Defendant also argues that any attempt to amend the Complaint
would be futile. See id. at 9-13. Defendant
reiterates that Plaintiff's ERISA claims are time-barred
by the two-year limitation provision in the Plan. See
id. at 13-14. Finally, Defendant moves for its
attorneys' fees and costs because Plaintiff initiated
this matter despite its lack of standing and its
“serial filing of complaints, without basis in law or
fact, cannot be ignored nor should be tolerated[.]”
See id. at 14.
Rule of Civil Procedure 12(b)(1) provides for the dismissal
of a complaint for lack of subject matter jurisdiction.
Fed.R.Civ.P. 12(b)(1). There are two types of challenges to
subject-matter jurisdiction: (1) facial attacks, which
challenge the allegations of the complaint on their face; and
(2) factual attacks, which challenge the existence of
subject-matter jurisdiction, quite apart from any pleadings.
Mortensen v. First Fed. Sav. & Loan Ass'n,
549 F.2d 884, 891 (3d Cir. 1977). In reviewing a factual
attack, like the one in this case, the court may consider
evidence outside the pleadings, and no presumptive
truthfulness attaches to the plaintiff's allegations.
Gould Elecs. Inc. v. United States, 220 F.3d 169,
176 (3d Cir. 2000); Gotha v. United States, 115 F.3d
176, 178-79 (3d Cir. 1997). The plaintiff bears the burden of
proving that jurisdiction exists. Gould Elecs., 220
F.3d at 178.
Rule of Civil Procedure 12(b)(6) provides for the dismissal
of a complaint, in whole or in part, if the plaintiff fails
to state a claim upon which relief can be granted. The moving
party bears the burden of showing that no claim has been
stated. Hedges v. United States, 404 F.3d 744, 750
(3d Cir. 2005). In deciding a motion to dismiss under Rule
12(b)(6), a court must take all allegations in the complaint
as true and view them in the light most favorable to the
plaintiff. See Warth v. Seldin, 422 U.S. 490, 501
(1975); Trump Hotels & Casino Resorts, Inc. v. Mirage
Resorts Inc., 140 F.3d 478, 483 (3d Cir. 1998).
a complaint need not contain detailed factual allegations,
“a plaintiff's obligation to provide the
‘grounds' of his ‘entitlement to relief'
requires more than labels and conclusions, and a formulaic
recitation of the elements of a cause of action will not
do.” Bell Atl. Corp. v. Twombly, 550 U.S. 544,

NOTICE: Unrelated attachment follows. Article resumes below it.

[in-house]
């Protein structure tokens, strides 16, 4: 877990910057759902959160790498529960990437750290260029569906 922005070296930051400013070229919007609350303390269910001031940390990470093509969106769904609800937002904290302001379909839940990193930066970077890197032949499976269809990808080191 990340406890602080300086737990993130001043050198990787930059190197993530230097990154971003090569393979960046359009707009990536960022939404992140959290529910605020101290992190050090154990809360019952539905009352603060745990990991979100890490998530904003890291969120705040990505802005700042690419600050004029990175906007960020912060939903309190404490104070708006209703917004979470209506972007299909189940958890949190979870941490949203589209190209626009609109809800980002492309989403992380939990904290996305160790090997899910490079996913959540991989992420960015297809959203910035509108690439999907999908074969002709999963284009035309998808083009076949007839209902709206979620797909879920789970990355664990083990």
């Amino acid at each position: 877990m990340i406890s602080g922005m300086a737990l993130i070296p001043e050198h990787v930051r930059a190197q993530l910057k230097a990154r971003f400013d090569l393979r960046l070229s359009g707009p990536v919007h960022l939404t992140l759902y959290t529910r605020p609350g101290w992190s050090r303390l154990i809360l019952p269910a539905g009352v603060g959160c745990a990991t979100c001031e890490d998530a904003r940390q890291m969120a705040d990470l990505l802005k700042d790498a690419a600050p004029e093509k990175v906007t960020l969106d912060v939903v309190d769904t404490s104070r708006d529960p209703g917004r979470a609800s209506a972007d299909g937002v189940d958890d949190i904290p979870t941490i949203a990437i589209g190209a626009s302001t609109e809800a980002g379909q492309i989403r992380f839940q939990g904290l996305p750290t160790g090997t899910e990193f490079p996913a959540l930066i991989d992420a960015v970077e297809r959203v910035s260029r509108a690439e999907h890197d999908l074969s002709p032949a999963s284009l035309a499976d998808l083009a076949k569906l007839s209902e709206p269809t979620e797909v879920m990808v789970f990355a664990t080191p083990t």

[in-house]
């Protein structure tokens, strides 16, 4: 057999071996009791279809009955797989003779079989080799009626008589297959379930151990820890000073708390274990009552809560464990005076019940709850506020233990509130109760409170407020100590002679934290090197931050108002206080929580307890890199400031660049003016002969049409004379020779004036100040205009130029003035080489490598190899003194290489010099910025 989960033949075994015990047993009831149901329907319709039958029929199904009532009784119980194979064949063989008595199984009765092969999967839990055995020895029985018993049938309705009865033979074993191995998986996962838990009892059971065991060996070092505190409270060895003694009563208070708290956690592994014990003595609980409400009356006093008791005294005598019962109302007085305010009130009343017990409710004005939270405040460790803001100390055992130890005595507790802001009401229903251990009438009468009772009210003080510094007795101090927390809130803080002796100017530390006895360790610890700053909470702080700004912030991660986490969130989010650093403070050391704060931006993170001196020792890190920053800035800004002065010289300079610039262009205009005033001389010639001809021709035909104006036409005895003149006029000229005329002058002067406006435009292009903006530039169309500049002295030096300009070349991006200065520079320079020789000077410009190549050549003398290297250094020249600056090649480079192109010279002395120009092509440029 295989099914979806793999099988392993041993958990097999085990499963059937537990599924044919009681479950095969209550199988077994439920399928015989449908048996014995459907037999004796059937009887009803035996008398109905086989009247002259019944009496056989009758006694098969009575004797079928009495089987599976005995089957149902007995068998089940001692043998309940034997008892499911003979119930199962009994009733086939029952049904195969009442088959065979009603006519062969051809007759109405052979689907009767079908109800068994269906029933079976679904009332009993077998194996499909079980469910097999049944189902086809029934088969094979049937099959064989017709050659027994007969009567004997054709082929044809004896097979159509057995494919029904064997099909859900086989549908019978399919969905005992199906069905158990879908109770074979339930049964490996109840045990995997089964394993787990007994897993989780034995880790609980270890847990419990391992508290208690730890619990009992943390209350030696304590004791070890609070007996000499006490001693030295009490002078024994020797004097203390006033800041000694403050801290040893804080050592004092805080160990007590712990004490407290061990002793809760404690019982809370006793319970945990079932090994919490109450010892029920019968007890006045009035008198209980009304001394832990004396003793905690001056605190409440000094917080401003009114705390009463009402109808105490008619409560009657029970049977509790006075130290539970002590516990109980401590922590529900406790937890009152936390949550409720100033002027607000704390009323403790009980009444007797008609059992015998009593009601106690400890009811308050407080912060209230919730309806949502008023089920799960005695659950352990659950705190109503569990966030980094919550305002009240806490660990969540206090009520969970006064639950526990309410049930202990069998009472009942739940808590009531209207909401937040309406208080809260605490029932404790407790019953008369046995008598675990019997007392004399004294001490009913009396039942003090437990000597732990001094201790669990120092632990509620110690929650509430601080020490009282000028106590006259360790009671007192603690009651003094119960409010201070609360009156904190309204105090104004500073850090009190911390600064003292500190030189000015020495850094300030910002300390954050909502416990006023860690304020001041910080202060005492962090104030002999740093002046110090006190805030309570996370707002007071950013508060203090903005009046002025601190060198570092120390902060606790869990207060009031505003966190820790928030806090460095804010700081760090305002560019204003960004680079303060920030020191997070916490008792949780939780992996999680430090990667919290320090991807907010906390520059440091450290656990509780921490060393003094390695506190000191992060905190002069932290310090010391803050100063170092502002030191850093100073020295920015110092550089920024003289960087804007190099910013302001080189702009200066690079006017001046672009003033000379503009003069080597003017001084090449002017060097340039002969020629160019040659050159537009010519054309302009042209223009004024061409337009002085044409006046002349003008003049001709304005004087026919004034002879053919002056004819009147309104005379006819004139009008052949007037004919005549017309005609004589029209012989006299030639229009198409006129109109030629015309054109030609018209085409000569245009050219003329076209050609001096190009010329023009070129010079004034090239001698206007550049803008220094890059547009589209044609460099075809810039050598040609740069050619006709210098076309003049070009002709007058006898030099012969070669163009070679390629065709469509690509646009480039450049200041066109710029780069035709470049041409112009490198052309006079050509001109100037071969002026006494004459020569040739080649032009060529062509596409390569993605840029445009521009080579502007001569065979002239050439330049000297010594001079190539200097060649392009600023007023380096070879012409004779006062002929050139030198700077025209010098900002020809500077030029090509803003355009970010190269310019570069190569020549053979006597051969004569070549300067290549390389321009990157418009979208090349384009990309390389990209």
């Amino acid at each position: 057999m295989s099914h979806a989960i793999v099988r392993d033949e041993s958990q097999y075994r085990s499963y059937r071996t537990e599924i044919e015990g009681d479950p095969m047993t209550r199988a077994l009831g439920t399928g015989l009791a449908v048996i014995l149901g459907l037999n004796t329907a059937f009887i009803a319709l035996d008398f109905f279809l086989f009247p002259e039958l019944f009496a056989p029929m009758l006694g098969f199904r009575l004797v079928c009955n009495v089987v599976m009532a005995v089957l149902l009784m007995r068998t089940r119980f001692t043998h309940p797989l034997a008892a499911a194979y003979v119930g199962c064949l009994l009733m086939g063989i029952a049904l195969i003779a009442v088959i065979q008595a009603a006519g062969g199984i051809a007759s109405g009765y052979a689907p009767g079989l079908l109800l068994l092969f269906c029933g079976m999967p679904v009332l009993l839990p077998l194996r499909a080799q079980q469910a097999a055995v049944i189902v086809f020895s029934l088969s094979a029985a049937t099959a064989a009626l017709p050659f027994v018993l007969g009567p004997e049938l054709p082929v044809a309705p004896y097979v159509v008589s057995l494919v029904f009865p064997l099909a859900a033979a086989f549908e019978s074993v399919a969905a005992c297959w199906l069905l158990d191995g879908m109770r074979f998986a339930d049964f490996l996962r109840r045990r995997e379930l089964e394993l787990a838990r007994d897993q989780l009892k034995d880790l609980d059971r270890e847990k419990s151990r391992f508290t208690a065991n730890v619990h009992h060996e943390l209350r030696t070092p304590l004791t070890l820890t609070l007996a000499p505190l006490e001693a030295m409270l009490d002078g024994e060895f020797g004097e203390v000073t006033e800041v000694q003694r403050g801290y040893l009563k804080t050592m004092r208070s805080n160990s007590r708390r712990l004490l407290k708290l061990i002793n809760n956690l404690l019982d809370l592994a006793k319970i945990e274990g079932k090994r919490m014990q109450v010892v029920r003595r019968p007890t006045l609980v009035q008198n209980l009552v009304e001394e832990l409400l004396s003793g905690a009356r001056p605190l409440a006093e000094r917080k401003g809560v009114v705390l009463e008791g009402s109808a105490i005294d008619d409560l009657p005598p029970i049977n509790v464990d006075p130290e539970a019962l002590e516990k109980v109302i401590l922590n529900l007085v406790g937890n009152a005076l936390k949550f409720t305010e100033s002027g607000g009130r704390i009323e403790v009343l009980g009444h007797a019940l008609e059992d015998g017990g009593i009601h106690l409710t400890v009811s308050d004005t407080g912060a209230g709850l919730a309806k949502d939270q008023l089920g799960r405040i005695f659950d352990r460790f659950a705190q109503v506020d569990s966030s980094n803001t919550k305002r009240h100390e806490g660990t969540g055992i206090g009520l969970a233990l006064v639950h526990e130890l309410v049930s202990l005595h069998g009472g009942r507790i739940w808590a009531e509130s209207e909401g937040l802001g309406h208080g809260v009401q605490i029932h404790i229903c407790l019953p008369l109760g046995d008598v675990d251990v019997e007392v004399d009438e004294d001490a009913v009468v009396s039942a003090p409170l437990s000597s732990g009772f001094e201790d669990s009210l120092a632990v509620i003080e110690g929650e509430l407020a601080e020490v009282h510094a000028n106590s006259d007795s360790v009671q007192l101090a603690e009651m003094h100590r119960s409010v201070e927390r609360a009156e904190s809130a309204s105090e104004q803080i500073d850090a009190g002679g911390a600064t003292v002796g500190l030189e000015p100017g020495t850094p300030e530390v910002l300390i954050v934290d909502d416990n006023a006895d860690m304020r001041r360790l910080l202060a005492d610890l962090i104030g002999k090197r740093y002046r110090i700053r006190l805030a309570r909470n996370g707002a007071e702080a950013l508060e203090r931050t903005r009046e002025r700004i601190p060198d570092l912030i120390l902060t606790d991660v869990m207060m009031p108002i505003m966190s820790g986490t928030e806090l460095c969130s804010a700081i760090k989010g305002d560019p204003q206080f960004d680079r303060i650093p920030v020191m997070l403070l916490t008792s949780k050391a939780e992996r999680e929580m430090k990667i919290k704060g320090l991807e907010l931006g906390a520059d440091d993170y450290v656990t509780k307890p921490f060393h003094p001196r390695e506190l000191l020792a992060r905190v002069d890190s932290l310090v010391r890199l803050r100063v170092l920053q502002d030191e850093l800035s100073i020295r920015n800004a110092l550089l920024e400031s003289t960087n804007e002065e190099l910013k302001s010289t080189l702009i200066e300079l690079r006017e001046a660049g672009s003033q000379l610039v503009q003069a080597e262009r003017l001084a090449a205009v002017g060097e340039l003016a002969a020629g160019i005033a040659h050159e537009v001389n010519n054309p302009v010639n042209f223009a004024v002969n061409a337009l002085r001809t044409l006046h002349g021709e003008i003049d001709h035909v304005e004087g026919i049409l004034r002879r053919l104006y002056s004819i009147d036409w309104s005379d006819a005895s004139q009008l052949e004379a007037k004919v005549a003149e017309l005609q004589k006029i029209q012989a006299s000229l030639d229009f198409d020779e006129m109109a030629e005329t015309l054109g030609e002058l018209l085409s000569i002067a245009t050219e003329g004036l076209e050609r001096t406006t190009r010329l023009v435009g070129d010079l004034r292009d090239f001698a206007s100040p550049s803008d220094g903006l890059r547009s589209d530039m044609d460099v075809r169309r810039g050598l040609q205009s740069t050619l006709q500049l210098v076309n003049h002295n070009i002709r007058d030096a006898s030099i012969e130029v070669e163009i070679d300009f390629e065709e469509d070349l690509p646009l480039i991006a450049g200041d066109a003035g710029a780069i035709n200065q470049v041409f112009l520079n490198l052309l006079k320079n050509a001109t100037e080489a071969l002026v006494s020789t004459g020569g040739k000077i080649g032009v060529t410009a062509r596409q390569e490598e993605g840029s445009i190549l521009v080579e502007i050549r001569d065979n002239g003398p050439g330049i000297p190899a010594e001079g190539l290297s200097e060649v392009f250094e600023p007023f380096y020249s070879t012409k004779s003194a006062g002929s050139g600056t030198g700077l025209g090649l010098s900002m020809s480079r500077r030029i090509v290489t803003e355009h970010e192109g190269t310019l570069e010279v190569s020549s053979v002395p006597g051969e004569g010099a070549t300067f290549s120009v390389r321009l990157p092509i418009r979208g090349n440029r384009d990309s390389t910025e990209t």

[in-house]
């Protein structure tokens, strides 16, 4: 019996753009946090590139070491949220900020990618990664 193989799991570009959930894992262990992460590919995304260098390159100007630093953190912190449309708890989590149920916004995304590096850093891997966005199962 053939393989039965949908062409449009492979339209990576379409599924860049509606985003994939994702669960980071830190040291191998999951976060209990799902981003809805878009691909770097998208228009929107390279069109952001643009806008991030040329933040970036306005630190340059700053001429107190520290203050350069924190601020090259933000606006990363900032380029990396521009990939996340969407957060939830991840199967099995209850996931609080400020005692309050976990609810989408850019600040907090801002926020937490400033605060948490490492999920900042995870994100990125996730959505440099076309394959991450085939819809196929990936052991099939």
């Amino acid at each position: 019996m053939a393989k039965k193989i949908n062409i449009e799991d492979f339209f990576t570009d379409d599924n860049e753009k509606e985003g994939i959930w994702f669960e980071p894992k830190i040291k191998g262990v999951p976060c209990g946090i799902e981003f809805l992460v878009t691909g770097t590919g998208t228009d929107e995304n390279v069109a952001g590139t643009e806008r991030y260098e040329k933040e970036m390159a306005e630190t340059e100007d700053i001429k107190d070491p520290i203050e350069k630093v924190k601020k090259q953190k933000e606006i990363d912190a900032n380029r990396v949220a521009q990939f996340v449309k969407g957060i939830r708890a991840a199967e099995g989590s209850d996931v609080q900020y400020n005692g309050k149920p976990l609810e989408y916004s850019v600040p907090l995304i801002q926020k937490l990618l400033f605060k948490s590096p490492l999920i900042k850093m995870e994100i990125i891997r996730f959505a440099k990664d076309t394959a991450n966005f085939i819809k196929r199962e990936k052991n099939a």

555 (2007). Thus, the factual allegations must be sufficient
to raise a plaintiff's right to relief above a
speculative level, such that it is “plausible on its
face.” See Id. at 570; see also Umland v.
PLANCO Fin. Serv., Inc., 542 F.3d 59, 64 (3d Cir. 2008).
“A claim has facial plausibility when the plaintiff
pleads factual content that allows the court to draw the
reasonable inference that the defendant is liable for the
misconduct alleged.” Ashcroft v. Iqbal, 556
U.S. 662, 678 (2009) (citing Twombly, 550 U.S. at
556). While “[t]he plausibility standard is not akin to
a ‘probability requirement' . . . it asks for more
than a sheer possibility.” Id.
case represents yet another in a long line of cases filed by
Plaintiff against insurers for reimbursement of
out-of-network procedures. See, e.g., Univ.
Spine Ctr. v. Horizon Blue Cross Blue Shield of N.J.,
No. 16-cv-8021, 2018 WL 2134060, at *2 n.2 (D.N.J. May 9,
2018), appeal docketed, No. 18-2279 (3d Cir. June
12, 2018). The Third Circuit recently determined that
anti-assignment clauses in ERISA plans are enforceable.
See Am. Orthopedic & Sports Med. v. Indep. Blue Cross
Blue Shield, 890 F.3d 445, 453 (3d Cir. 2018) (“We
now . . . hold that anti-assignment clauses in ERISA-governed
health insurance plans as a general matter are
enforceable.”). The Plan at issue here contains an
anti-assignment clause, which reads:
Only Covered Persons can receive the benefits provided under
this Contract for payment. Therefore, except as otherwise
specifically set forth elsewhere in this Contract, any
attempt to assign benefits or payments for benefits will be
void unless authorized by us in writing, and no benefits,